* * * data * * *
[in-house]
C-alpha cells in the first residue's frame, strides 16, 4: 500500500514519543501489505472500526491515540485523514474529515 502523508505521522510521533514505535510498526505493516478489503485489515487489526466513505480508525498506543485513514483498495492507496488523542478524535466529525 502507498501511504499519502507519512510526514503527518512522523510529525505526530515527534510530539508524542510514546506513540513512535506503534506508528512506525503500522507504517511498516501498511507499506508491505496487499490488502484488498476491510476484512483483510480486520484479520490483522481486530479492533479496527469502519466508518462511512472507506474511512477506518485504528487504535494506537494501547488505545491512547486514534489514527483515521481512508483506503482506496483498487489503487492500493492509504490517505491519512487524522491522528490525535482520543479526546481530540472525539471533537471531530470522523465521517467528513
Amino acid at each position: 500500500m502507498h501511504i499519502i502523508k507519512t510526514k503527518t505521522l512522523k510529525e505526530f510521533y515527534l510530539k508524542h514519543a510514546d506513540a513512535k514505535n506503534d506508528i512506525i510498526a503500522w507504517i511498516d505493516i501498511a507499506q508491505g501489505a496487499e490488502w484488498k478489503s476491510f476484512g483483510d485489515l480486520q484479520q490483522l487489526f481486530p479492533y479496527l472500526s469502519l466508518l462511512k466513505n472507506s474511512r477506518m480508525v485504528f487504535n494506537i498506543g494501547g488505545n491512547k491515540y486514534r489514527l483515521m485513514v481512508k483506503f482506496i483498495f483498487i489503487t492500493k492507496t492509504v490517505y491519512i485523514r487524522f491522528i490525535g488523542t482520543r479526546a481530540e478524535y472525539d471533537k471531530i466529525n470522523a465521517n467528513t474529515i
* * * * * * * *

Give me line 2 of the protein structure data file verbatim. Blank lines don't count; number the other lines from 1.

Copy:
C-alpha cells in the first residue's frame, strides 16, 4: 500500500514519543501489505472500526491515540485523514474529515 502523508505521522510521533514505535510498526505493516478489503485489515487489526466513505480508525498506543485513514483498495492507496488523542478524535466529525 502507498501511504499519502507519512510526514503527518512522523510529525505526530515527534510530539508524542510514546506513540513512535506503534506508528512506525503500522507504517511498516501498511507499506508491505496487499490488502484488498476491510476484512483483510480486520484479520490483522481486530479492533479496527469502519466508518462511512472507506474511512477506518485504528487504535494506537494501547488505545491512547486514534489514527483515521481512508483506503482506496483498487489503487492500493492509504490517505491519512487524522491522528490525535482520543479526546481530540472525539471533537471531530470522523465521517467528513